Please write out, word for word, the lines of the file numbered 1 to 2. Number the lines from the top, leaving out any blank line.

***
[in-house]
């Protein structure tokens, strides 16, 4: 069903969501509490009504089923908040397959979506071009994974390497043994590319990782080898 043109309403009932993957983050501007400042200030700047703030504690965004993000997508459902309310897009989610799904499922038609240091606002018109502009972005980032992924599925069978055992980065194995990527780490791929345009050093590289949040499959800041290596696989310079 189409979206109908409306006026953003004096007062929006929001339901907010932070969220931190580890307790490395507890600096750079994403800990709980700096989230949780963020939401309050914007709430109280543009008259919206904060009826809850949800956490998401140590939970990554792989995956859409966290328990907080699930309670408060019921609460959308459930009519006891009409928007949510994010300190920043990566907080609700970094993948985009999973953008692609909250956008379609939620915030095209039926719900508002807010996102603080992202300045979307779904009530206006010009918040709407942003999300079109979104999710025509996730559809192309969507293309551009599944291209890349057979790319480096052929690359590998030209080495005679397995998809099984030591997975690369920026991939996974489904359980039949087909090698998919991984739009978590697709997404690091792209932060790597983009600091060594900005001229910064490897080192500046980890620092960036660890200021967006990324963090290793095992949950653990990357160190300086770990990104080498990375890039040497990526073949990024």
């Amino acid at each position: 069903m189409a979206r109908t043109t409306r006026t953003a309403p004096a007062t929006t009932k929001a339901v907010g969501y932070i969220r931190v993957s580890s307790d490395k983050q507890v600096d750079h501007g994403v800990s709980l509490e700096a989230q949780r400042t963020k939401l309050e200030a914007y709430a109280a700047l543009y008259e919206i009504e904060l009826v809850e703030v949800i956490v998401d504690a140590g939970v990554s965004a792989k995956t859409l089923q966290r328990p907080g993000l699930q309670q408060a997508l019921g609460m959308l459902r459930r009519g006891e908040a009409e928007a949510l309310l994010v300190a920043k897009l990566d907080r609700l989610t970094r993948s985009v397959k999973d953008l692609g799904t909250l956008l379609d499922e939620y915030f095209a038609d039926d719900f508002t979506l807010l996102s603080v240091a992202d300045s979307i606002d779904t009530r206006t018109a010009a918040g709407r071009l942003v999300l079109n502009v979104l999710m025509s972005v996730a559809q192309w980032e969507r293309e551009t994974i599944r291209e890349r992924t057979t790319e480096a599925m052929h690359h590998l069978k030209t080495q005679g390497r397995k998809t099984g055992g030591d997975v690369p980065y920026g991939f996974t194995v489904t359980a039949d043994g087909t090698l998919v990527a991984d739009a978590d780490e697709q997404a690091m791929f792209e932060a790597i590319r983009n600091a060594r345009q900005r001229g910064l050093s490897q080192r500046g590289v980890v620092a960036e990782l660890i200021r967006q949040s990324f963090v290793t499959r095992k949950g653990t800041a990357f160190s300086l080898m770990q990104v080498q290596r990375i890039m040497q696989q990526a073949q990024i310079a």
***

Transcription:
[in-house]
């Protein structure tokens, strides 16, 4: 069903969501509490009504089923908040397959979506071009994974390497043994590319990782080898 043109309403009932993957983050501007400042200030700047703030504690965004993000997508459902309310897009989610799904499922038609240091606002018109502009972005980032992924599925069978055992980065194995990527780490791929345009050093590289949040499959800041290596696989310079 189409979206109908409306006026953003004096007062929006929001339901907010932070969220931190580890307790490395507890600096750079994403800990709980700096989230949780963020939401309050914007709430109280543009008259919206904060009826809850949800956490998401140590939970990554792989995956859409966290328990907080699930309670408060019921609460959308459930009519006891009409928007949510994010300190920043990566907080609700970094993948985009999973953008692609909250956008379609939620915030095209039926719900508002807010996102603080992202300045979307779904009530206006010009918040709407942003999300079109979104999710025509996730559809192309969507293309551009599944291209890349057979790319480096052929690359590998030209080495005679397995998809099984030591997975690369920026991939996974489904359980039949087909090698998919991984739009978590697709997404690091792209932060790597983009600091060594900005001229910064490897080192500046980890620092960036660890200021967006990324963090290793095992949950653990990357160190300086770990990104080498990375890039040497990526073949990024």